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Author Topic: Hate to bring up homosexuality up again, but...
Caleb Varns
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quote:
Also, the reason marriage isn't a right is because what if someone doesn't want to marry you? Did they violate you're right to marriage?
Marriage isn't a singular right, of course, unless we wanted it to be possible for someone to marry themselves, as you suggested. The idea behind 'marriage' in this context--in almost all contexts--is, naturally, two consenting adults who choose that they want to function in the community as a unit, also being entitled to the standard benefits of that coupling.

The right to get married is like the right to vote. You can't vote when there is no election, but you still have the right to vote. You can't get married if no one will agree to it, but you still have the right to get married.

Doug, would you do me a favor and answer my last question?

"How would you react, Doug, if you and your fiancee, male and female, were denied marriage because you didn't agree with the local religion? Would you be offended at that point and demand your right to be married? Or would you accept that it was not the will of the community that you be wed and just move on? I think you're taking this "right" for granted because it IS readily available to you and your partner with no restrictions whatsoever."

[ November 06, 2003, 09:43 AM: Message edited by: Caleb Varns ]

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KarlEd
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quote:
Homosexuals make up ~10% of the population, depending on your source, and will never be anywhere near a large minority of the population.

So, what is your threshold for a group to be large enough to be worthy of equality? Is it OK to deny equal employment and equal housing to Ukranians until they are >15% of the population? I like you Doug, but this arguement appalls me.

quote:
Second, any type of legal protection granted by marriage can be achieved in the current system by use of current legal forms: Power of attorney and so forth. Many lifelong homosexual partners have these set in place and often work better than marriage because they can't be torn apart by the family courts.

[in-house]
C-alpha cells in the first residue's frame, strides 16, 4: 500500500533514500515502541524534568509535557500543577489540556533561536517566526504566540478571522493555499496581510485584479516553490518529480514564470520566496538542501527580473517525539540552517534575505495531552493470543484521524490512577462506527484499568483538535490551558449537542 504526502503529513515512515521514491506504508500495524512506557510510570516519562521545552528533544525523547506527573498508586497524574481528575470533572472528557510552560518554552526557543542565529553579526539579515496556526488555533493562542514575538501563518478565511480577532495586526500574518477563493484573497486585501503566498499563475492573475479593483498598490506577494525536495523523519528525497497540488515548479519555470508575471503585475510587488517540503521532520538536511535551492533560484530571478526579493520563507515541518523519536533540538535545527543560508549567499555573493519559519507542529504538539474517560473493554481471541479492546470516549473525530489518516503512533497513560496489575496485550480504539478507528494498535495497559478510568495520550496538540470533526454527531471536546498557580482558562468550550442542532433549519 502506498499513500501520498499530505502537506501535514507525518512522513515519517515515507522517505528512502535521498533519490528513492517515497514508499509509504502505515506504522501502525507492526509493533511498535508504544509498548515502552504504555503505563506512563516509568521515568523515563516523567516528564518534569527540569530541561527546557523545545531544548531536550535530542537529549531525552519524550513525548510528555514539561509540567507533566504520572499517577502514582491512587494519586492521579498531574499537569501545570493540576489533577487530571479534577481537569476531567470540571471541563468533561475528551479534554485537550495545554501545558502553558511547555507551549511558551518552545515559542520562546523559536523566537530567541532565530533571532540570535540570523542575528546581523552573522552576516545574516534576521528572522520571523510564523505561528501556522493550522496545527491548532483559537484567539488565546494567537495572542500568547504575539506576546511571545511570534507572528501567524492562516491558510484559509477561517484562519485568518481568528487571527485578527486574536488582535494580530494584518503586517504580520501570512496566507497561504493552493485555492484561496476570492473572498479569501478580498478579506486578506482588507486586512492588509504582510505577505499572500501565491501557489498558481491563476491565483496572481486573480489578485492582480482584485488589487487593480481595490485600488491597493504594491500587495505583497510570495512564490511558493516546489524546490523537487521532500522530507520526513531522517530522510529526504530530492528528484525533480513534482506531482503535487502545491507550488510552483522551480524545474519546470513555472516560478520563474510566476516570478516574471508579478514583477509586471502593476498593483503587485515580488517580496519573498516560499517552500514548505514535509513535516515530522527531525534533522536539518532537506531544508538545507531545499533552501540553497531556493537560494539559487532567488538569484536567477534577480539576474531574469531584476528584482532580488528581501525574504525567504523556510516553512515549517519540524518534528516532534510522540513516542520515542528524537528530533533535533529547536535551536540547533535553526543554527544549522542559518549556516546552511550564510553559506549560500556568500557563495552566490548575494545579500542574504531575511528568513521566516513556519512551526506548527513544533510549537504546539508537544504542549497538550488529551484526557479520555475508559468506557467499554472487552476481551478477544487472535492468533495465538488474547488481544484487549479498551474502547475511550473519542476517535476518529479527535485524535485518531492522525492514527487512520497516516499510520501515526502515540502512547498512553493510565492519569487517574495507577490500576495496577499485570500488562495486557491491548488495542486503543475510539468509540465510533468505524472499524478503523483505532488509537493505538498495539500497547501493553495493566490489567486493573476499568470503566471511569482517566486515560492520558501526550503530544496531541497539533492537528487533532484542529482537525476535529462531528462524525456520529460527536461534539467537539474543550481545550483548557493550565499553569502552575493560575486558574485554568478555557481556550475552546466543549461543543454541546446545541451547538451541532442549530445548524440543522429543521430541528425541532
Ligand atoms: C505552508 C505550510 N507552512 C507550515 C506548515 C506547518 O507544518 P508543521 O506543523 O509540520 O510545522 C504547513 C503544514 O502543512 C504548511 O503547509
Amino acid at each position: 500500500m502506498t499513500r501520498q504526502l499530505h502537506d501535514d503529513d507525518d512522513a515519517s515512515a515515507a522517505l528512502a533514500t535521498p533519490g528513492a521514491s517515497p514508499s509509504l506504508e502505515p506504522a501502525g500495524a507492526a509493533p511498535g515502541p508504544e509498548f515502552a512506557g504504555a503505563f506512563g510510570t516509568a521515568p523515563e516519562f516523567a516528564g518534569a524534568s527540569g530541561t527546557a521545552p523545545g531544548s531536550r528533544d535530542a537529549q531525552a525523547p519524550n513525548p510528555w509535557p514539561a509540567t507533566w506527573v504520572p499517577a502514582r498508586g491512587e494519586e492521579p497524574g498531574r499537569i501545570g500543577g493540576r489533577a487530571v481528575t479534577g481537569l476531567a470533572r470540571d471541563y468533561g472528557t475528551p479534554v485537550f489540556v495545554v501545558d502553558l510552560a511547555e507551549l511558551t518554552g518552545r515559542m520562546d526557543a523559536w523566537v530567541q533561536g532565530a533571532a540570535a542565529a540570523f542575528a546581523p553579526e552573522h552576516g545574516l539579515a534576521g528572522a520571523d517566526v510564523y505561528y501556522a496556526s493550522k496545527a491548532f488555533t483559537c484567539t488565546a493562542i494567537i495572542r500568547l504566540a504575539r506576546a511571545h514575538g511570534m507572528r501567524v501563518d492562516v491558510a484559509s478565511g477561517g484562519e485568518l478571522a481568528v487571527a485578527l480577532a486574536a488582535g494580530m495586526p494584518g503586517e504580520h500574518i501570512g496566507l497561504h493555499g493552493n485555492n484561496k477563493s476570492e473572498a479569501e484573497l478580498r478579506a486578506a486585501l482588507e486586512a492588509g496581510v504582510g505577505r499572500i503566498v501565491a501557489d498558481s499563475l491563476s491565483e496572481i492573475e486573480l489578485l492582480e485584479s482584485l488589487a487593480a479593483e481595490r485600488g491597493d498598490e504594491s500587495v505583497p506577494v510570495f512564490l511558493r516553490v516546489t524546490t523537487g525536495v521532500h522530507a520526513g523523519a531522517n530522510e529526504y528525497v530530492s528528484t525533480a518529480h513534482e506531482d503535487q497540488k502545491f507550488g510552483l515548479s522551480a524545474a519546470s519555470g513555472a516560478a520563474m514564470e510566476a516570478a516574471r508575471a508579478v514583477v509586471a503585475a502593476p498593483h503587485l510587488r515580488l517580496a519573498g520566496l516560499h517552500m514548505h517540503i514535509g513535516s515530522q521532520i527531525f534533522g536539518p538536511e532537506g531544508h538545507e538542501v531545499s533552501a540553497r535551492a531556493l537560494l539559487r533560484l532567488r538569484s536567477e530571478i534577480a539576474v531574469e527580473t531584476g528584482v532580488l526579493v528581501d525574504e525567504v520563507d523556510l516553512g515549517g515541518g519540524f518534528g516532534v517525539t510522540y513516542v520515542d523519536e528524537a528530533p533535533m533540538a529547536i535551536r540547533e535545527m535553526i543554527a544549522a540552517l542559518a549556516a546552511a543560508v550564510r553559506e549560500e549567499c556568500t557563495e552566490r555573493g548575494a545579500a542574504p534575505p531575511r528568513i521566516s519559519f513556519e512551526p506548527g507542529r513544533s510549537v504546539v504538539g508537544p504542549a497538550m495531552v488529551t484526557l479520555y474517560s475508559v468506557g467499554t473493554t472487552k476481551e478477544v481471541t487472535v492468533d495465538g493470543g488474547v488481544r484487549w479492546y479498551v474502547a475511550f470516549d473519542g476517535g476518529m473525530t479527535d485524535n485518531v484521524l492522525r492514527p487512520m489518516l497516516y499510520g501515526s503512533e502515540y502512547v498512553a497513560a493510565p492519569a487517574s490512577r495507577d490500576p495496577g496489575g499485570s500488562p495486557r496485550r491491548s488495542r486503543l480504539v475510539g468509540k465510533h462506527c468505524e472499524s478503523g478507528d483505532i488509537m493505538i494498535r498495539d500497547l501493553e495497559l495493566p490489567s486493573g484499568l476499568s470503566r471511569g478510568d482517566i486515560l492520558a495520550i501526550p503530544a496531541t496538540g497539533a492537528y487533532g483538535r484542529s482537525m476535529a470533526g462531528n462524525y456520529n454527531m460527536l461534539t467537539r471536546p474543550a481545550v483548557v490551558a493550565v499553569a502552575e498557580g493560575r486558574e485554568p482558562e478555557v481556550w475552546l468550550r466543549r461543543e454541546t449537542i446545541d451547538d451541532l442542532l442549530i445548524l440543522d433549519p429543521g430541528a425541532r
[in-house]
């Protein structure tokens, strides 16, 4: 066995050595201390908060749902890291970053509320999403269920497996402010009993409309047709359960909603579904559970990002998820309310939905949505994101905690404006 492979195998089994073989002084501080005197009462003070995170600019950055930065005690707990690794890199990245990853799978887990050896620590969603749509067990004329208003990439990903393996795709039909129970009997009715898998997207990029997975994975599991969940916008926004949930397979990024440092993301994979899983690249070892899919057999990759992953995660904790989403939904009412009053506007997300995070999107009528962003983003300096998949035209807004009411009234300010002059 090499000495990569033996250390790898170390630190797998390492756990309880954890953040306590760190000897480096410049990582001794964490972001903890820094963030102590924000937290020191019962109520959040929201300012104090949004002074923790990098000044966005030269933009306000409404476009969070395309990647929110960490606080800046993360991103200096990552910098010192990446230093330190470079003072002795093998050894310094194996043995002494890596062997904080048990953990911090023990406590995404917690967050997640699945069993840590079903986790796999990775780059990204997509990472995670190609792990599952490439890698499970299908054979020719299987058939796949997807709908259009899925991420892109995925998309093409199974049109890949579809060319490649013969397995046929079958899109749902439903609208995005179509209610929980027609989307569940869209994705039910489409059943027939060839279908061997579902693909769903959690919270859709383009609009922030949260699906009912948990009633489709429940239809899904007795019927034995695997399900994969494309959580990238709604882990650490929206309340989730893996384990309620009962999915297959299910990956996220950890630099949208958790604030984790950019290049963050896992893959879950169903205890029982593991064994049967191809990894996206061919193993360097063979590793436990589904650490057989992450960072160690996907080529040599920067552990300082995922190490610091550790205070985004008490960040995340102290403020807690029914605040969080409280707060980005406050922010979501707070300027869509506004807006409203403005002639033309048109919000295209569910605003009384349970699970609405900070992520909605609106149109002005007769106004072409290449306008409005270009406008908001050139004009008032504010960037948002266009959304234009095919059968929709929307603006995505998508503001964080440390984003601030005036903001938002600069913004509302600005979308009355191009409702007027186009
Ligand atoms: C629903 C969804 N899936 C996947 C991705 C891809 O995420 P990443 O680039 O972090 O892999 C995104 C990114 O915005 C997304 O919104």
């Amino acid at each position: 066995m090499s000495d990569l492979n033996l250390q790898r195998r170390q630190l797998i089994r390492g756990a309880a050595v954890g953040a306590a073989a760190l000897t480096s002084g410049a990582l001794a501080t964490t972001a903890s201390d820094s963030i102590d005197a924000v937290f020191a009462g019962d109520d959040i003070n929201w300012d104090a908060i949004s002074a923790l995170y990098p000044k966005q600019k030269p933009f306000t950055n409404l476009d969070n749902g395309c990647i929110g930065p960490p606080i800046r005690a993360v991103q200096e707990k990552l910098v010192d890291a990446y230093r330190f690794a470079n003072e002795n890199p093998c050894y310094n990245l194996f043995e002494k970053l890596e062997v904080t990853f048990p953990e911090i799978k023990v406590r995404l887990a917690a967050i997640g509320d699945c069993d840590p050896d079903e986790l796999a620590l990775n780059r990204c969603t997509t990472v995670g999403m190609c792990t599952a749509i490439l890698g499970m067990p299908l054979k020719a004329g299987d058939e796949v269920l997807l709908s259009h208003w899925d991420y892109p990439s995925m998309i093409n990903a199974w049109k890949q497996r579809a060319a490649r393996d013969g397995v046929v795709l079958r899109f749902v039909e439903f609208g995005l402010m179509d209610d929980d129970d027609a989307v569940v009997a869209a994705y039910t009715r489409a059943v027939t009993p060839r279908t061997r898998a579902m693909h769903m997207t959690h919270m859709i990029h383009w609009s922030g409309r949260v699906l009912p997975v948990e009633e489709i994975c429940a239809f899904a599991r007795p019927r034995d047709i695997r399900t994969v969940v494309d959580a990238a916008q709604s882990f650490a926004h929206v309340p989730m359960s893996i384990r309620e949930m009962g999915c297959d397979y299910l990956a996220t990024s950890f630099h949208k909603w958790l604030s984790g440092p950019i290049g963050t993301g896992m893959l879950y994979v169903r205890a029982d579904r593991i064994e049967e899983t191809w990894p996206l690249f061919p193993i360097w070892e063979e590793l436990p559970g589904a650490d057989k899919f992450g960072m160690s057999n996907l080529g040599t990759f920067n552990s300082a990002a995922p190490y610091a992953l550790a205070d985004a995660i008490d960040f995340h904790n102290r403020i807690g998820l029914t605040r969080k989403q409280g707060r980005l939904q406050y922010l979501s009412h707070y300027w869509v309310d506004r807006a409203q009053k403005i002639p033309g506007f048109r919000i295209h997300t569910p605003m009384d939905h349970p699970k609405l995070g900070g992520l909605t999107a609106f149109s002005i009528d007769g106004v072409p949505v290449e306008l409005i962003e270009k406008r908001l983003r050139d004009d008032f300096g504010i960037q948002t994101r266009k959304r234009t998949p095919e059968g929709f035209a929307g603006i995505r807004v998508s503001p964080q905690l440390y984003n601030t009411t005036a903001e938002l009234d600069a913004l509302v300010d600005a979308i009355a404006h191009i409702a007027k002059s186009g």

I've addressed this before. Why should a committed gay couple have to go through the enormously more expensive and complicated process of hiring attorneys and peering into crystal balls to try and anticipate all future ways their union will be challenged in order to have the same protections of their union a drunk straight couple can get by dropping a few bucks at the Elvis Chappel of Love? I think it is naive to assert that all types of legal protection that a gay couple might need in the future even can be foreseen and addressed in advance, whereas a straight couple will get them all under the banner of "marriage", without having to take any additional precautions.

quote:
Third, if we are going give "equal rights" to a minority of the population, then you must give it to all minority populations, like polygamy. What if someone wants to marry themselves?
No, it does not follow that because the complaints of one group are found to be ligitimate that all complaints of all groups must be found to be legitimate. How is your statement any different that saying "Well, we can't decide in favor of this plaintiff because then we'll have to find in favor of all of them."?
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rivka
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quote:
Rivka, questioning religious perspectives is not attacking them, and certainly can't be interpreted as an attack on you and your religious beliefs. If you disagree, fine, explain why -- but I have to say, thus far, it seems almost as though you're looking to stifle discussion, not actually defend your point of view.